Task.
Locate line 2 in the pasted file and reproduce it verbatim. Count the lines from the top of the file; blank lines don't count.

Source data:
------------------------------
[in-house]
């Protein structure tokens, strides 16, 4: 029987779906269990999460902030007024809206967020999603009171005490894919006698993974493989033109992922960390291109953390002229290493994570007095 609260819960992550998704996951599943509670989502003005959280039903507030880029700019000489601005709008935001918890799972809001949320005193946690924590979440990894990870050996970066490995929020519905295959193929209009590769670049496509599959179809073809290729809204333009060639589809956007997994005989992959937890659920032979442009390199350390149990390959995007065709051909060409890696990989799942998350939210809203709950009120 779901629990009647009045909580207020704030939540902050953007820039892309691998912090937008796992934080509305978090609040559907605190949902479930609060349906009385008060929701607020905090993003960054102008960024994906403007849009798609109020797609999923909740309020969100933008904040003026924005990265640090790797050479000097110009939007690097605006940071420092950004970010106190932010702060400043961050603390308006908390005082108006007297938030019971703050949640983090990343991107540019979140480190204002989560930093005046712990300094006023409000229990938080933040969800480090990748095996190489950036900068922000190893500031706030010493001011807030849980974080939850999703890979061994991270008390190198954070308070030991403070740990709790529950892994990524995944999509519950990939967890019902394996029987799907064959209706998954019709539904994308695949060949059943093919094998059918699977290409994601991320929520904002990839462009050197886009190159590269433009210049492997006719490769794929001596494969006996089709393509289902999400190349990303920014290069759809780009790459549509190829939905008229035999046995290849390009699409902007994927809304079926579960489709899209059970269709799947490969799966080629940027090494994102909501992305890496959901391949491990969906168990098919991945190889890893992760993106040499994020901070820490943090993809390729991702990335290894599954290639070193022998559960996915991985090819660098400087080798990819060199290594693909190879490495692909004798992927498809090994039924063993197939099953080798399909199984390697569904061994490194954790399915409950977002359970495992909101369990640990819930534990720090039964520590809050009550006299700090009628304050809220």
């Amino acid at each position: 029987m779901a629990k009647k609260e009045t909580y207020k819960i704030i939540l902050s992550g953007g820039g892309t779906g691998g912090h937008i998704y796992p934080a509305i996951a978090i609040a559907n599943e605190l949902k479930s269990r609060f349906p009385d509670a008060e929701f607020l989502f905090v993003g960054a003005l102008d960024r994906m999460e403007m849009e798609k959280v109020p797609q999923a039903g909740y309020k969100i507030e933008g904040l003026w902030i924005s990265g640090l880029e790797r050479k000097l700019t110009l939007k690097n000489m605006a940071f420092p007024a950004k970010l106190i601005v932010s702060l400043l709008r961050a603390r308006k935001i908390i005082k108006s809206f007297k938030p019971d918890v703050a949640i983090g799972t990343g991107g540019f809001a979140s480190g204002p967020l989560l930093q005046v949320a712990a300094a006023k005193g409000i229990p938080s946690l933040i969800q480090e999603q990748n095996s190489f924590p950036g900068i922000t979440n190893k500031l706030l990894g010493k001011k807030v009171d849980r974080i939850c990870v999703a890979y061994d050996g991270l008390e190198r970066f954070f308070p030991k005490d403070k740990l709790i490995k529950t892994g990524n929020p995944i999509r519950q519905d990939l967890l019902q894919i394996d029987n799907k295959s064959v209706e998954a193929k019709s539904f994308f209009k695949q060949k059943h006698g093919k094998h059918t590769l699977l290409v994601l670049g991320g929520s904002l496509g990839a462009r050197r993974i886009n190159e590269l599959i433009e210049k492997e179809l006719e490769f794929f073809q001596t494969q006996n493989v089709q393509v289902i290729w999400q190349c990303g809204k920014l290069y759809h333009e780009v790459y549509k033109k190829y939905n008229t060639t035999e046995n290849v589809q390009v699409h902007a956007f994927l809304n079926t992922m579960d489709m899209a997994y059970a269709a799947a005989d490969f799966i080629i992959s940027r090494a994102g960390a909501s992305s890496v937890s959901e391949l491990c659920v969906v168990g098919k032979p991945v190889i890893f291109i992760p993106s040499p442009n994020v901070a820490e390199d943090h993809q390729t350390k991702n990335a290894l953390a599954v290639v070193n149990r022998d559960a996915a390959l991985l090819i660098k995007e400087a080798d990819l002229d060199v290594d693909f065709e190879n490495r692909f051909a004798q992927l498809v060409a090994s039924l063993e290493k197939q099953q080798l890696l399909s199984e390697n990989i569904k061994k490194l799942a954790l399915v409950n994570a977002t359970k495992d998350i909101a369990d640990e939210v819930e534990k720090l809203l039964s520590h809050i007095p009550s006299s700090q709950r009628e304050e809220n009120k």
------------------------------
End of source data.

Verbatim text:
């Protein structure tokens, strides 16, 4: 029987779906269990999460902030007024809206967020999603009171005490894919006698993974493989033109992922960390291109953390002229290493994570007095 609260819960992550998704996951599943509670989502003005959280039903507030880029700019000489601005709008935001918890799972809001949320005193946690924590979440990894990870050996970066490995929020519905295959193929209009590769670049496509599959179809073809290729809204333009060639589809956007997994005989992959937890659920032979442009390199350390149990390959995007065709051909060409890696990989799942998350939210809203709950009120 779901629990009647009045909580207020704030939540902050953007820039892309691998912090937008796992934080509305978090609040559907605190949902479930609060349906009385008060929701607020905090993003960054102008960024994906403007849009798609109020797609999923909740309020969100933008904040003026924005990265640090790797050479000097110009939007690097605006940071420092950004970010106190932010702060400043961050603390308006908390005082108006007297938030019971703050949640983090990343991107540019979140480190204002989560930093005046712990300094006023409000229990938080933040969800480090990748095996190489950036900068922000190893500031706030010493001011807030849980974080939850999703890979061994991270008390190198954070308070030991403070740990709790529950892994990524995944999509519950990939967890019902394996029987799907064959209706998954019709539904994308695949060949059943093919094998059918699977290409994601991320929520904002990839462009050197886009190159590269433009210049492997006719490769794929001596494969006996089709393509289902999400190349990303920014290069759809780009790459549509190829939905008229035999046995290849390009699409902007994927809304079926579960489709899209059970269709799947490969799966080629940027090494994102909501992305890496959901391949491990969906168990098919991945190889890893992760993106040499994020901070820490943090993809390729991702990335290894599954290639070193022998559960996915991985090819660098400087080798990819060199290594693909190879490495692909004798992927498809090994039924063993197939099953080798399909199984390697569904061994490194954790399915409950977002359970495992909101369990640990819930534990720090039964520590809050009550006299700090009628304050809220």